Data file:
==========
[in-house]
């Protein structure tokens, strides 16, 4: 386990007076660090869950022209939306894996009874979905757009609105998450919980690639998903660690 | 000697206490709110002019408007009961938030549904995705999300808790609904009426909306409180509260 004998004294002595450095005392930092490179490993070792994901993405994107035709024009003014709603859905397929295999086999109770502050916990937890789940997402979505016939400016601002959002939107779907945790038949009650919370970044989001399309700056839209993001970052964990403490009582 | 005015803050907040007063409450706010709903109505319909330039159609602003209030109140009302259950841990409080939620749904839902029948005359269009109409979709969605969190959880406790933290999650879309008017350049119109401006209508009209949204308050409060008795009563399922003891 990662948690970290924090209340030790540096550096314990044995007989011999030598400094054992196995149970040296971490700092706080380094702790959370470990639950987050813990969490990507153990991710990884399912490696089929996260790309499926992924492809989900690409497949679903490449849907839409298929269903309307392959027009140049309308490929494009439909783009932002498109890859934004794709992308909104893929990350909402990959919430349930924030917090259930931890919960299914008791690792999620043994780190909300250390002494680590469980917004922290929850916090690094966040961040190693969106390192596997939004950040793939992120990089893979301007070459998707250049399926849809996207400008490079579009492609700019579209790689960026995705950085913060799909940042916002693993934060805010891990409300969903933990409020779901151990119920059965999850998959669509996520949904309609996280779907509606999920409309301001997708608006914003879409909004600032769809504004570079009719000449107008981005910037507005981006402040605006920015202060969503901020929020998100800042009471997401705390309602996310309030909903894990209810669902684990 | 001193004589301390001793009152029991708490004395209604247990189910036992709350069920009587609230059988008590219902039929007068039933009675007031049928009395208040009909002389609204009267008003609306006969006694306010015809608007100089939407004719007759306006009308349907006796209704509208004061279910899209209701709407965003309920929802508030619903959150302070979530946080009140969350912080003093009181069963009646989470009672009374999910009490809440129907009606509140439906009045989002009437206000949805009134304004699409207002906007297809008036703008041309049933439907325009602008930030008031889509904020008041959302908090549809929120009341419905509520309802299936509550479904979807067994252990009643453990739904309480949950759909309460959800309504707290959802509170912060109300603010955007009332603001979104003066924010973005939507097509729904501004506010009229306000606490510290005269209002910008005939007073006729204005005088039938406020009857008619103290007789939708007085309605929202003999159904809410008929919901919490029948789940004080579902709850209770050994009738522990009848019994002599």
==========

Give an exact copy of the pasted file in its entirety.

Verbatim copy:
[in-house]
């Protein structure tokens, strides 16, 4: 386990007076660090869950022209939306894996009874979905757009609105998450919980690639998903660690 | 000697206490709110002019408007009961938030549904995705999300808790609904009426909306409180509260 004998004294002595450095005392930092490179490993070792994901993405994107035709024009003014709603859905397929295999086999109770502050916990937890789940997402979505016939400016601002959002939107779907945790038949009650919370970044989001399309700056839209993001970052964990403490009582 | 005015803050907040007063409450706010709903109505319909330039159609602003209030109140009302259950841990409080939620749904839902029948005359269009109409979709969605969190959880406790933290999650879309008017350049119109401006209508009209949204308050409060008795009563399922003891 990662948690970290924090209340030790540096550096314990044995007989011999030598400094054992196995149970040296971490700092706080380094702790959370470990639950987050813990969490990507153990991710990884399912490696089929996260790309499926992924492809989900690409497949679903490449849907839409298929269903309307392959027009140049309308490929494009439909783009932002498109890859934004794709992308909104893929990350909402990959919430349930924030917090259930931890919960299914008791690792999620043994780190909300250390002494680590469980917004922290929850916090690094966040961040190693969106390192596997939004950040793939992120990089893979301007070459998707250049399926849809996207400008490079579009492609700019579209790689960026995705950085913060799909940042916002693993934060805010891990409300969903933990409020779901151990119920059965999850998959669509996520949904309609996280779907509606999920409309301001997708608006914003879409909004600032769809504004570079009719000449107008981005910037507005981006402040605006920015202060969503901020929020998100800042009471997401705390309602996310309030909903894990209810669902684990 | 001193004589301390001793009152029991708490004395209604247990189910036992709350069920009587609230059988008590219902039929007068039933009675007031049928009395208040009909002389609204009267008003609306006969006694306010015809608007100089939407004719007759306006009308349907006796209704509208004061279910899209209701709407965003309920929802508030619903959150302070979530946080009140969350912080003093009181069963009646989470009672009374999910009490809440129907009606509140439906009045989002009437206000949805009134304004699409207002906007297809008036703008041309049933439907325009602008930030008031889509904020008041959302908090549809929120009341419905509520309802299936509550479904979807067994252990009643453990739904309480949950759909309460959800309504707290959802509170912060109300603010955007009332603001979104003066924010973005939507097509729904501004506010009229306000606490510290005269209002910008005939007073006729204005005088039938406020009857008619103290007789939708007085309605929202003999159904809410008929919901919490029948789940004080579902709850209770050994009738522990009848019994002599």